Samuel L. Katz, M.D., Receives 2003 Sabin Gold Medal
DURHAM, N.C. -- Samuel Katz, M.D., the Wilburt Cornell Davison Professor and chairman emeritus of pediatrics at Duke University Medical Center, will be honored May 6 with the Sabin Gold Medal. The award is presented annually by the Albert B. Sabin Vaccine Institute to recognize exemplary contributions to disease prevention.
Katz is widely recognized for many contributions to children's health, including his role in developing the measles vaccine in use today. While a staff member at Boston Children's Hospital, Katz worked in the laboratory of Nobel Laureate John Enders to develop the attenuated measles virus vaccine.
"It is a tremendous honor to be selected by my peers and it is most gratifying to join the esteemed company of the previous recipients of the award," Katz said.
The Sabin Vaccine Institute was founded in 1993 in memory of Albert Sabin, M.D., developer of the oral polio vaccine. The institute aims to save lives by stimulating development of new vaccines and increasing immunization rates throughout the world. Katz is the 10th person to receive the Sabin Gold Medal.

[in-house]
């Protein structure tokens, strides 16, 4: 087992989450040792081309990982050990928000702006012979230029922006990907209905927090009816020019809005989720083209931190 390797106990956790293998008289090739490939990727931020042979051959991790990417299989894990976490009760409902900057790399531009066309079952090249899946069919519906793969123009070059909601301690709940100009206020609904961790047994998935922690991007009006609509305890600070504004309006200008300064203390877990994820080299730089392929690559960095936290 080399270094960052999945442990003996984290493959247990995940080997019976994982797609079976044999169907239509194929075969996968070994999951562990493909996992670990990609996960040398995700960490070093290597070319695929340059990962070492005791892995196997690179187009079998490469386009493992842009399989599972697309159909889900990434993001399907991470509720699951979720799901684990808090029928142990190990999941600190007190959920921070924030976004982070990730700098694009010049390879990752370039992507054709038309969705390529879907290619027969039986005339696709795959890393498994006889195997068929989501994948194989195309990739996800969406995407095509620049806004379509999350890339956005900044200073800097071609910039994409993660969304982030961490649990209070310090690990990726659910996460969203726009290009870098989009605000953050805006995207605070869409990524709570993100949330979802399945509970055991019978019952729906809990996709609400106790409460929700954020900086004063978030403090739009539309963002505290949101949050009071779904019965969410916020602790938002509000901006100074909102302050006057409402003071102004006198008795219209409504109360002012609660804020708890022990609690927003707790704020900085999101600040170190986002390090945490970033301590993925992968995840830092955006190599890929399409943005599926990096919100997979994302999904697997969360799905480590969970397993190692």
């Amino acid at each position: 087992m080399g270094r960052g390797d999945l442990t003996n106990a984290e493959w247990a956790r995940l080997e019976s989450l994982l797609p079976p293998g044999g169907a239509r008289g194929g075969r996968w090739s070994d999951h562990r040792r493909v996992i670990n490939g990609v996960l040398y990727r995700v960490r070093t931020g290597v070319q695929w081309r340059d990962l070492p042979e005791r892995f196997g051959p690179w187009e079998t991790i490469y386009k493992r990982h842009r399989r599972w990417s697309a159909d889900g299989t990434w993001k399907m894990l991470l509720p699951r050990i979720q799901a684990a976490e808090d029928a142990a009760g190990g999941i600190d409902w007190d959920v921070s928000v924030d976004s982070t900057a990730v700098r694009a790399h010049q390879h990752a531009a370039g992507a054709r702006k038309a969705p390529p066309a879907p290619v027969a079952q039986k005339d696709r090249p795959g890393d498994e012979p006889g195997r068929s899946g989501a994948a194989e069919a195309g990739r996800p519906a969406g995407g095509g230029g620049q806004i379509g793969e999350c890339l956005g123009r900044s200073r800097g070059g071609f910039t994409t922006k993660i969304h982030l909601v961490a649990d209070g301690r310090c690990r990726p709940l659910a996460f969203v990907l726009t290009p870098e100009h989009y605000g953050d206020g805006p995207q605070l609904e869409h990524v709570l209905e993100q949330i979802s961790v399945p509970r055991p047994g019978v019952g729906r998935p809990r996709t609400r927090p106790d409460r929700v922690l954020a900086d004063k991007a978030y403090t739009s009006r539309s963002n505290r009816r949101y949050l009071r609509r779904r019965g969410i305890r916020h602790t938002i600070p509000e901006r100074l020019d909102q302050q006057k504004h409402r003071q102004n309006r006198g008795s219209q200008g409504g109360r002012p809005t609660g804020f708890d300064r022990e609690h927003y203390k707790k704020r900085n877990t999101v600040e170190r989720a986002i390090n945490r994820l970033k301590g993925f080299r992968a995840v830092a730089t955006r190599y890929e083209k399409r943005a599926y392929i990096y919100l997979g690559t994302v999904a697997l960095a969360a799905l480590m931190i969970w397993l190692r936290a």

"Samuel Katz exemplifies a rare sort of commitment and perseverance that culminates in life-saving medical discoveries," said H.R. Shepard, chairman of the Sabin Vaccine Institute. "The global benefit of the measles vaccine alone is tremendous and can be realized even further with amplified immunization rates."
According to Peter Hotez, M.D., chairman of the Sabin Institute's Scientific Advisory Council, "Since the measles vaccine was implemented widely through the Expanded Program on Immunization in 1974, the number of childhood deaths from measles decreased from roughly 7 million deaths per year to now less than 800,000 deaths per year."
An honors graduate of Dartmouth College and Harvard Medical School, Katz completed an internship at Beth Israel Hospital followed by a residency in pediatrics at the Massachusetts General Hospital and the Boston Children's Hospital. He also completed a research fellowship in virology and infectious diseases at Boston Children's Hospital and Harvard Medical School.
Katz joined the Duke faculty as chairman of pediatrics in 1968 and led the department until 1990. Today he continues to be active in vaccine policy development and pediatric HIV/AIDS research and care. He serves on the National Institutes of Health Committee for AIDS Vaccines, co-chairs the India-U.S. Vaccine Action Program and the National Network for Immunization Information.
Katz will receive his award and present a lecture May 6 in Arlington, Va., at the sixth Annual Conference on Vaccine Research, a scientific meeting organized by the Sabin Vaccine Institute and the National Foundation for Infectious Diseases.